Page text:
Barrels and Buckets: Access to Water
This unit facilitates students' understanding of access to water through reading stories from Peace Corps Volunteers who served in Kenya (East Africa region) and Ghana (West Africa region). As a product of this unit, each student will make a book comparing access to water in the United States, Kenya, and Ghana. An overall goal is to develop students' understanding of the similarities and differences between water use by the people in Kenya and Ghana and their own community.
Two to three weeks, depending on abilities and skills of the students
Language arts: reading, writing
1–2 (can be adapted to 3–5)
Why is water valuable?
How does your access to water influence the way you live?
Student Reading Booklets: “Drip-Drop: Access to Water in Kenya,"(PDF or RTF)
Drip-Drop: Access to Water in Ghana,"(PDF or RTF)
Images from Kenya: KE0102, KE0109, KE0210, KE0224, KE0230, and KE0312
Images from Ghana: GH0202, GH0213, GH0304, GH0308, GH0323, GH0402, GH0419, GH0436, GH0629, GH0718
Photo narratives for Kenya Access to Water (PDF or RTF)
Photo narratives for Ghana Access to Water (PDF or RTF)
Venn diagram (PDF or RTF)
Writing Evaluation Rubric (PDF or RTF)
Reading Evaluation Rubric (PDF or RTF)
Maps and globes
Digital image software (optional)
Writing booklets for students
Language Arts Standard 1:
Demonstrates competence in the general skills and
strategies of the writing process
Benchmark—Prewriting: Uses prewriting strategies to plan written work.
Benchmark—Drafting and revising: Uses strategies to draft and revise written work.
Benchmark—Editing and publishing: Uses strategies to edit and publish written work. Evaluates own and others' writing.
Benchmark—Dictates or writes with a logical sequence of events.
Benchmark—Dictates or writes detailed descriptions of familiar persons, places, objects, or experiences.
National Science Education Standards
Content Standard D: Earth and Space Science
Content Standard E: Science and Technology
Science in Personal and Social Perspectives
- Use maps and globes to locate the continent of Africa, two regions in Africa, and the countries of Ghana and Kenya.
- Use reading skills to learn about Kenya and Ghana from Peace Corps Volunteers who served there.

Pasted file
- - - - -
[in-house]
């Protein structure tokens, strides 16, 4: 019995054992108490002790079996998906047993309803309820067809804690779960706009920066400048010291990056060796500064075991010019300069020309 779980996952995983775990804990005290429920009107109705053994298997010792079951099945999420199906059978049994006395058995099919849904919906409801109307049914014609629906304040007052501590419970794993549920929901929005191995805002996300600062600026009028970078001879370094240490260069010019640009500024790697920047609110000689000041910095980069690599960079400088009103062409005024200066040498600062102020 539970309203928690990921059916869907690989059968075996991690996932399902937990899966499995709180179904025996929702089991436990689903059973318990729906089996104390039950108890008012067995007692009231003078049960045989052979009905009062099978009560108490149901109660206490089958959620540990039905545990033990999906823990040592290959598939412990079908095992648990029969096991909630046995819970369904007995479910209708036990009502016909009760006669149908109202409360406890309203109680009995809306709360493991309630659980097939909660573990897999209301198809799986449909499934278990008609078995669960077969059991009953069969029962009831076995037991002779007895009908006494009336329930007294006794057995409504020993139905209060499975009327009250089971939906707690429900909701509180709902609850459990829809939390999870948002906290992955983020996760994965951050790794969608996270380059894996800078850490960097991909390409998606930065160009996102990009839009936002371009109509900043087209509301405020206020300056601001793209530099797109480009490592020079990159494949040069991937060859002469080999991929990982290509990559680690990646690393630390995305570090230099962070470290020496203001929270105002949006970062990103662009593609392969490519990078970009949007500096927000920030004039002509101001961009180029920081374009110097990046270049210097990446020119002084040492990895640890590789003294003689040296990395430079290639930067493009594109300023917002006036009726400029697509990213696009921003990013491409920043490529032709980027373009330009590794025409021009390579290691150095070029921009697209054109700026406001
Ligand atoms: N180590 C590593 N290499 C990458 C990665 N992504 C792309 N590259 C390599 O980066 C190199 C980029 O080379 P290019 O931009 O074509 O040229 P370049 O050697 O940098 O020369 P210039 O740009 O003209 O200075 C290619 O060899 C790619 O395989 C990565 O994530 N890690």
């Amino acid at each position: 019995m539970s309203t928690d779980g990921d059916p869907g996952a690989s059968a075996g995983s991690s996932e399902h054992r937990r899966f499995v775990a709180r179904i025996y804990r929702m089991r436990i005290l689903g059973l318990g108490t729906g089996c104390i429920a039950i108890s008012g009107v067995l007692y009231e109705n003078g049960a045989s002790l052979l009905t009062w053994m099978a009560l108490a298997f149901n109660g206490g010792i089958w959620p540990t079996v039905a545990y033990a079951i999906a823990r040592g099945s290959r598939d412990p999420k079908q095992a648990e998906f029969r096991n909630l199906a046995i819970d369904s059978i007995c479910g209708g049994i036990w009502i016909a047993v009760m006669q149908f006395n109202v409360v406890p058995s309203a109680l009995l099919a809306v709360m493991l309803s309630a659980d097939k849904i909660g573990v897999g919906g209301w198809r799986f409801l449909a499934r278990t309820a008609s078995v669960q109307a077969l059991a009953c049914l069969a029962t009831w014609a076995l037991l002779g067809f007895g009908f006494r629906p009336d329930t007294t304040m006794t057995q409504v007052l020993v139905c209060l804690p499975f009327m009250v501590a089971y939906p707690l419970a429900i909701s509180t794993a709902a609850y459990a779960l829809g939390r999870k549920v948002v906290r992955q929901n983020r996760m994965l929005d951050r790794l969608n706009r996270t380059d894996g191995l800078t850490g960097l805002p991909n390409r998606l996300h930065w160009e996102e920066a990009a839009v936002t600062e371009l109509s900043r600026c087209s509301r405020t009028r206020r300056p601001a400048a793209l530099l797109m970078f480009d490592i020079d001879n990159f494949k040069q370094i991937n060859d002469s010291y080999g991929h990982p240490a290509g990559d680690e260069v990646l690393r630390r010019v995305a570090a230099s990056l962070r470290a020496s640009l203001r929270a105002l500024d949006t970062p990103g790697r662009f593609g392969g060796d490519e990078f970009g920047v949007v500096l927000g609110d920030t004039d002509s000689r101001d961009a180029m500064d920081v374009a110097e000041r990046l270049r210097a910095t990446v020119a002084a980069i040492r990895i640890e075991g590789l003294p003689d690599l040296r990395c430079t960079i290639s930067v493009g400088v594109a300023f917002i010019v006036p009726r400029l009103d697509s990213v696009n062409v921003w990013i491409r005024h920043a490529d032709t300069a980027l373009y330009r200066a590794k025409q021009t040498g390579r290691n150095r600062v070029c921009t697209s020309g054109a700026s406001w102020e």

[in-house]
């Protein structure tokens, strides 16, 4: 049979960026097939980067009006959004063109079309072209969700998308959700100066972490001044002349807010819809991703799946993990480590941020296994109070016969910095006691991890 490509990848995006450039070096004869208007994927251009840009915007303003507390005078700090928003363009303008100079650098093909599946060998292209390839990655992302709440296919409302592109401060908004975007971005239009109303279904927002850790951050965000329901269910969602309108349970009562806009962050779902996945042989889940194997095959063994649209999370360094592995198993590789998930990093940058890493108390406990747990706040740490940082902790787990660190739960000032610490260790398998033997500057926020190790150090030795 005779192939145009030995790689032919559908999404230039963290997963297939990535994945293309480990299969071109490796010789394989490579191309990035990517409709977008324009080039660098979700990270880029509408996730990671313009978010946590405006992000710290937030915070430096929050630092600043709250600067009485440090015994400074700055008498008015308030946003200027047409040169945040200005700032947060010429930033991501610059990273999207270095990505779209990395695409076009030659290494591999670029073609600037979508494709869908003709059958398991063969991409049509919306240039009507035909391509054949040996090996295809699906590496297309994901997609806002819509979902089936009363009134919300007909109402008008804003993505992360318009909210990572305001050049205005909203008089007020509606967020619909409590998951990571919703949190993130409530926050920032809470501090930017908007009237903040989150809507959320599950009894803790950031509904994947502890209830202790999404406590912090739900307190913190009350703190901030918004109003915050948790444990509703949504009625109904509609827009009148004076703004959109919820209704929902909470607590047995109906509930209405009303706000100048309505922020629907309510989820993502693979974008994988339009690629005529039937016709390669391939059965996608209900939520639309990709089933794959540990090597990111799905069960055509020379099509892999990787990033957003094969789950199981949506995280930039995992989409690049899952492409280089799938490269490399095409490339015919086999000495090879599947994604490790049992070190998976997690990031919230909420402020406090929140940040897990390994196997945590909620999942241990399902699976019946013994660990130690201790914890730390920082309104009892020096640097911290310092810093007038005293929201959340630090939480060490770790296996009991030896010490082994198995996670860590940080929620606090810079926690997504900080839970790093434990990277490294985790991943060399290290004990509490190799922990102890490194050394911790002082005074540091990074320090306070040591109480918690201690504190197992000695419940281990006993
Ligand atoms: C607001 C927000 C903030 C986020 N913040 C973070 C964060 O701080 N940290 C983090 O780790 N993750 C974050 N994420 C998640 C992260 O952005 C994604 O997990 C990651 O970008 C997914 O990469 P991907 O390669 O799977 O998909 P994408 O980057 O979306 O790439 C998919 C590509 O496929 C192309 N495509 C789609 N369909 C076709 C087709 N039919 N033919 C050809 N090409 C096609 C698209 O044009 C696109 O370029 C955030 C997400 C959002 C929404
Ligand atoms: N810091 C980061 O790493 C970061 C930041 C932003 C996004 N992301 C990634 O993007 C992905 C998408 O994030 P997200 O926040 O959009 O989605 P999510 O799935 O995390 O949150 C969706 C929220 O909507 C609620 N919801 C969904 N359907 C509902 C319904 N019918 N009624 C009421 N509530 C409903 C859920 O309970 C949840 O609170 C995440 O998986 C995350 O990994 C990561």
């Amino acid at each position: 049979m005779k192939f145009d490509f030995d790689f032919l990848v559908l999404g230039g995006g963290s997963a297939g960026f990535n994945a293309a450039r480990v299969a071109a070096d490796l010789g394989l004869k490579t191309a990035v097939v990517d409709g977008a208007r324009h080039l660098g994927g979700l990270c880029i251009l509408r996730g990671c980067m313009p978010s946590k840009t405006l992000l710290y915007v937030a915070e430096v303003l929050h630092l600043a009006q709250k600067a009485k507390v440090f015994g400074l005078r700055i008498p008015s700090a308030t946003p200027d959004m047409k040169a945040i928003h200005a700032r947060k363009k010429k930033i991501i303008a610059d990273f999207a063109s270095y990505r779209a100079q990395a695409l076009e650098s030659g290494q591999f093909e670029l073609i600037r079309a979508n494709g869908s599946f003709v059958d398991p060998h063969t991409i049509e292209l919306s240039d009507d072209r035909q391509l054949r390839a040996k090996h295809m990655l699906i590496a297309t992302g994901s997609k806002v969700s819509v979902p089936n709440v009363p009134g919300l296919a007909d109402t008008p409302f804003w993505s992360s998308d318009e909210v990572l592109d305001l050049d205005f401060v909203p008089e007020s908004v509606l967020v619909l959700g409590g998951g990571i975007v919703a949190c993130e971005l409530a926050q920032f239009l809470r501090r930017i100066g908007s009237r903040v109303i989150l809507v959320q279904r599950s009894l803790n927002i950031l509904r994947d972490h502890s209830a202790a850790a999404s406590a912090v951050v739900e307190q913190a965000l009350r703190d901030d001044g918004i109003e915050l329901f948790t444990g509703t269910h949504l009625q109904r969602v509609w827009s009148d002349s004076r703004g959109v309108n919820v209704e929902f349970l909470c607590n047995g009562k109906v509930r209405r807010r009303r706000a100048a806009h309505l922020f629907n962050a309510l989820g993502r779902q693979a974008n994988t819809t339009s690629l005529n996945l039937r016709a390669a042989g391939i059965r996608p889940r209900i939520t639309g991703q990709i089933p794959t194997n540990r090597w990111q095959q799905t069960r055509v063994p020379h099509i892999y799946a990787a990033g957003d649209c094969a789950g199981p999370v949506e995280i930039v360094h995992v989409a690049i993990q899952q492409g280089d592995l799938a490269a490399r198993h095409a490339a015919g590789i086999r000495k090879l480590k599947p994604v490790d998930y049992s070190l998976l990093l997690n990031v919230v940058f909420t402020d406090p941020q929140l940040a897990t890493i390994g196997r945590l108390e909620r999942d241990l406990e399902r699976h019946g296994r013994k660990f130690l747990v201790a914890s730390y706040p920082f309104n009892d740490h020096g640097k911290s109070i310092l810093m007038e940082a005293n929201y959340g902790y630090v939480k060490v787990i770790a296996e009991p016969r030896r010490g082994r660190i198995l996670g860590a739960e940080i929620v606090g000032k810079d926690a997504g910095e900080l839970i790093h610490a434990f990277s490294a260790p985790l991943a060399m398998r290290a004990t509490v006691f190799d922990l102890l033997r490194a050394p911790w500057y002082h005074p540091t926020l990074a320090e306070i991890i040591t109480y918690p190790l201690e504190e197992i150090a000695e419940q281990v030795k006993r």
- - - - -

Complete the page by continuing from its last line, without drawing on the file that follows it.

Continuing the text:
- Use reading skills to see similarities and differences among daily uses of water resources in Africa and the United States.
- Develop enduring understandings of how water is a valued resource for life.
Please note: You may choose to use images and stories either from both Kenya and Ghana or from just one African country, depending on curricular goals and time available. If the geography units are taught before or in conjunction with this unit, the activities for Day 1will simply be review.
Write "access to water" and ask the students what they think this means. Talk with the students about what they know about access to water in their community and generate a list of their experiences. Write the list on large chart paper and keep it hanging in the classroom as reference for the students. Explain that they will be learning about how some people in the African countries of Kenya and Ghana get their water each day, and will be comparing those ways with access to water in their own community.
1. Take students on a field trip to a local water treatment site. Take pictures of the various steps in water treatment. Have the class view the images as a slide show and put together a photo journal with descriptive text for each image. An option is for students to bring disposable cameras to take their own photographs.
2. Either before or after the field trip, read to the class The Magic School Bus at the Waterworks, by Joanna Cole (Scholastic Inc., 1986). If a field trip is not feasible, this book may be read instead.
3. Another alternative, if the field trip is not possible, is to invite a speaker from your local water treatment facility to come and talk to the class about where the water in your community comes from and how it gets treated.
1. Review what the students learned on the field trip or through the book or speaker. Write students' statements on a chart labeled “What We Learned About Access to Water in Our Community."
2. Have groups of students draw collaborative pictures of what they learned and hang these around the room.
Using the lists the students generated and the pictures they drew, have the students start on the product they will be making—a book about access to water. Have them write or dictate stories and draw pictures about how their community gets water. Help students revise and edit their work. For primary students, you may choose to work with the groups one at a time for 15 minutes each day or have parent volunteers in the classroom so that each group has a mentor. Have students share their work with the class.
Day 5 (Note: If you have already taught the unit “Splish-Splash: Daily Use of Water," there is no need to teach this step. However, you may wish to review the information with the students.)
1. Explain to students that they will be learning about ways people in countries of Africa use water in their communities and homes. Tell them that they will be seeing photos and reading real-life stories from Peace Corps Volunteers in Ghana and Kenya. Write the words “Peace Corps Volunteer" on the board and ask the students what those words mean. Help students define each of the words individually and their meaning together. The goal is that the students understand that the United States has an organization called the Peace Corps, which sends volunteers to countries around the world to help others and learn from them.